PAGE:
While eye-catching details certainly make a room’s design pop—a whimsical light fixture here, the perfect polished-meets-punk cabinet handles there—you should take it from the experts and start from the ground up.
“Area rugs can bring all of the pattern and color and interest that you need in a space, so we often start with the rug and build from there,” says Laura Umansky, President & Creative Director of the Laura U Design Collective. Umansky also believes that area rugs can be an asset atop any flooring, from classic hardwood to tile and beyond. “We use area rugs on pretty much any surface, so I don’t think there’s a flooring material you can’t layer a rug over. I think it’s more a choice of space utilization.”
The Home Depot has tens of thousands of options which, at the outset, can be intimidating. But the variety is, in fact, an asset, especially if you take note of the following guidelines in your search.
Size up the situation
People often tend to pick an area rug that’s too small for their intended space, which in turn makes the room feel disjointed. An area rug should be no less than six inches and no more than about two feet away from a wall, and ideally skirt the perimeter by about 12 inches.
And don’t forget passageways: Runners can breathe life into long stretches of hallway that might otherwise feel claustrophobic and help to unify design between rooms. (Keep just a couple of inches of space on each side to avoid crowding your baseboard.)
Alternatively, in open floor plans, area rugs can be utilized to define spaces more clearly, creating different environments as you move between them. And, of course, always use a non-slip pad—necessary for ensuring extra comfort and that your rug doesn’t scoot around— which we talk about in detail under letter N.
RUG SIZING 101
Different rug sizes will change the look of a living room, bedroom, or dining room.
Decide on patterns, pigments, and pile
“A rug with classic colors is going to work with a range of decor styles, but if you want to be trendy or experimental, a bolder area rug is a great way to do that without bringing in a professional team,” says Jessica Pleasants, Project Manager at Godwin Residential Construction. She notes that many designers are now layering area rugs with smaller rugs—or a couple of area rugs together—for a mixture of textures and colors that creates a lux, relaxed look. (Tip: Use carpet tape to keep rugs secured to one another.)
But choosing to add an area rug isn’t just an aesthetic consideration—it’s one that can completely change the way you use a space day-to-day. “An area rug really adds warmth to a room, and it’s far more comfortable when you’re sitting on a rug while playing with your kid versus just the floor,” Pleasants says.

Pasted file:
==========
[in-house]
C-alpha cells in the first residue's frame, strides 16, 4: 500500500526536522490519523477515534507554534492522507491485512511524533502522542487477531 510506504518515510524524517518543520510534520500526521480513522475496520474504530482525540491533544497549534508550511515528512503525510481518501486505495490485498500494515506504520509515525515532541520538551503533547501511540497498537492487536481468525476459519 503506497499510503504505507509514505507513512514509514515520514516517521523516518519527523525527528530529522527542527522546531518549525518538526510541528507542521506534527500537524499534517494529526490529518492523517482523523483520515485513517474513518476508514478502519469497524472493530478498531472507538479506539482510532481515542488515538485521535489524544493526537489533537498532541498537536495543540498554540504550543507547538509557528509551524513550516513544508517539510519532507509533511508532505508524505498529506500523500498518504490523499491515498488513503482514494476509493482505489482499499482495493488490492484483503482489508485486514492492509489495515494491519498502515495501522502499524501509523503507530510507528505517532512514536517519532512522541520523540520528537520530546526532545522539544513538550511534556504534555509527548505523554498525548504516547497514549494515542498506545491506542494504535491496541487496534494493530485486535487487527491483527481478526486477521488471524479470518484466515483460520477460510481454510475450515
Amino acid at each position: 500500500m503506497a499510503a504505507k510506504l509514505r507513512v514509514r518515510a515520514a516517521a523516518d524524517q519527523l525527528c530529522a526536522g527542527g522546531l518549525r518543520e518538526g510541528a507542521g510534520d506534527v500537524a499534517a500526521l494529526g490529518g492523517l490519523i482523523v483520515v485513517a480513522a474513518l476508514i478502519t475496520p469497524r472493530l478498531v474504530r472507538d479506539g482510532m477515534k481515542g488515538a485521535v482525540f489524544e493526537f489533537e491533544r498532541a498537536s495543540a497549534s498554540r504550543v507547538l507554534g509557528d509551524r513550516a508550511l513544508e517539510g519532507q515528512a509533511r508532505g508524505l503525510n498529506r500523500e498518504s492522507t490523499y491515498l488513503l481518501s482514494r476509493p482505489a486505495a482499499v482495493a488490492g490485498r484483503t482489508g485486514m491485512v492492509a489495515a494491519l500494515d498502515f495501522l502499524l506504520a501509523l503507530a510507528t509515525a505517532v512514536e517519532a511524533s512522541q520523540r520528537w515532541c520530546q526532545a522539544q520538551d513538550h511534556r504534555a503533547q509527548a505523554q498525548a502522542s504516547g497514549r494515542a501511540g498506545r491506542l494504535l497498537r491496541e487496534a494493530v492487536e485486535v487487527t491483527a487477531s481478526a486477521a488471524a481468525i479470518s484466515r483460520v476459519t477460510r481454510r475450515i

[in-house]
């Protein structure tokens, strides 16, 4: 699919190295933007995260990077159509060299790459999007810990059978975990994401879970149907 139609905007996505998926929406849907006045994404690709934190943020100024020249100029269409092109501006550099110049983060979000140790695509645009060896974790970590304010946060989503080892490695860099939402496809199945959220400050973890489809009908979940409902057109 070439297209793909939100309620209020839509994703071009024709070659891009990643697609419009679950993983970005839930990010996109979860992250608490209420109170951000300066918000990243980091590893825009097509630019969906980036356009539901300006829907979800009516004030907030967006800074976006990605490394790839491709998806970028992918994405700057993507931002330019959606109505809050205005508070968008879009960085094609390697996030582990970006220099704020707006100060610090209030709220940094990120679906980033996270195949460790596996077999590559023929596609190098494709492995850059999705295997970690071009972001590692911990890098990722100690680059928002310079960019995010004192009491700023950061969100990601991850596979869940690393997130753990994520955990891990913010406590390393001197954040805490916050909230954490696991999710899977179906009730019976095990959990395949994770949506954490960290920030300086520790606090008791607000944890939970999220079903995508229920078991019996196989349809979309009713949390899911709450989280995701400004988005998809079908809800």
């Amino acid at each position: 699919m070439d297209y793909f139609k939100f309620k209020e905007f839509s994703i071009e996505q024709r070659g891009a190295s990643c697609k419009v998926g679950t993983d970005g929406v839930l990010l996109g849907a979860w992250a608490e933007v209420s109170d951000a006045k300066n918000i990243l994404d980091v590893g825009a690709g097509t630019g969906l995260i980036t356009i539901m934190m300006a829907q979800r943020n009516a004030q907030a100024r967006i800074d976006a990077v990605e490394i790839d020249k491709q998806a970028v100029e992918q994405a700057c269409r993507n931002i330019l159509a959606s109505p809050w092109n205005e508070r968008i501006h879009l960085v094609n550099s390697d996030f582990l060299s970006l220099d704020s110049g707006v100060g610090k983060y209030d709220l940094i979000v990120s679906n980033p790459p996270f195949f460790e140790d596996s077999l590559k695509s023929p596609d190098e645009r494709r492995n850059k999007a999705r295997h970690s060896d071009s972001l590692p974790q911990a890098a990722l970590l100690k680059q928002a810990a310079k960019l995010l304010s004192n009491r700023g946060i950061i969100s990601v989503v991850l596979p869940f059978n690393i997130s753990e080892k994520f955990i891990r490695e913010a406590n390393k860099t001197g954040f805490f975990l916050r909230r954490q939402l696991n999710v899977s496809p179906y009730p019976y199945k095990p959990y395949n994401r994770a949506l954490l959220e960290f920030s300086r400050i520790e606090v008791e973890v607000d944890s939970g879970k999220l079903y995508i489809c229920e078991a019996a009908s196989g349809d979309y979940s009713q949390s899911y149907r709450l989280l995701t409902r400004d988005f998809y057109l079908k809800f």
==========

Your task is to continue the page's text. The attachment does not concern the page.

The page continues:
Area rugs can easily become gathering spaces for game nights, afternoon movies, or cocktail hour, which means that these potentially high traffic (or high play) areas need to utilize materials that can weather a good amount of wear-and-tear while still feeling cozy. Look for low pile rugs that might already have a vintage, distressed feel, or Moroccan rugs, which often have a busier, color-saturated patterned that more easily mask the trample of feet day in and day out. Save thick, high pile rugs for places like bedrooms, where a little extra cushion is welcome.
Choose low pile rugs, which have low, dense fibers, for high traffic areas, and save thick, high pile rugs for places like bedrooms.
Think refined or ready for play
“The reason [low pile] area rugs are relatively easy to clean is because the pile is dense and low, so a lot of dirt doesn’t get trapped in there like it would in a regular pile carpet,” says Carolyn Forte, Home Appliances & Cleaning Products Director for Good Housekeeping. She recommends vacuuming once a week with a straight suction cleaner, which is less harsh on the rug.
When accidents do happen (and, as we all know, they will), tackling the problem quickly is critical. “If something spills, get to it right away and blot it with cool water,” Forte advises. “That goes a long way toward getting it out. If the water doesn’t take it out, I would say a little mild dish liquid and water solution should be able to get out most stains.”
Don’t rule out an outdoor rug
Forte also suggests looking at indoor-outdoor rugs as an option for rooms that might be prone to spills, like a dining room or breakfast nook. And then there’s jute: a natural fiber material that’s an eco-friendly, durable, and versatile choice for any busy area that needs a neutral, natural touch (like a home office or bedroom). Jute is also a budget-friendly option that’s less expensive than other natural fiber rugs, like sisal or seagrass, and is ideal for anyone with a rambunctious pet (or several) who might be prone to mess-making.
Of course, the needs of a home change—as do our whims. Look no further than… the area rug! Pleasants says they’re the perfect way to create a big mood without breaking the bank. “It’s easier to change an area rug than to change out hardwood floors!”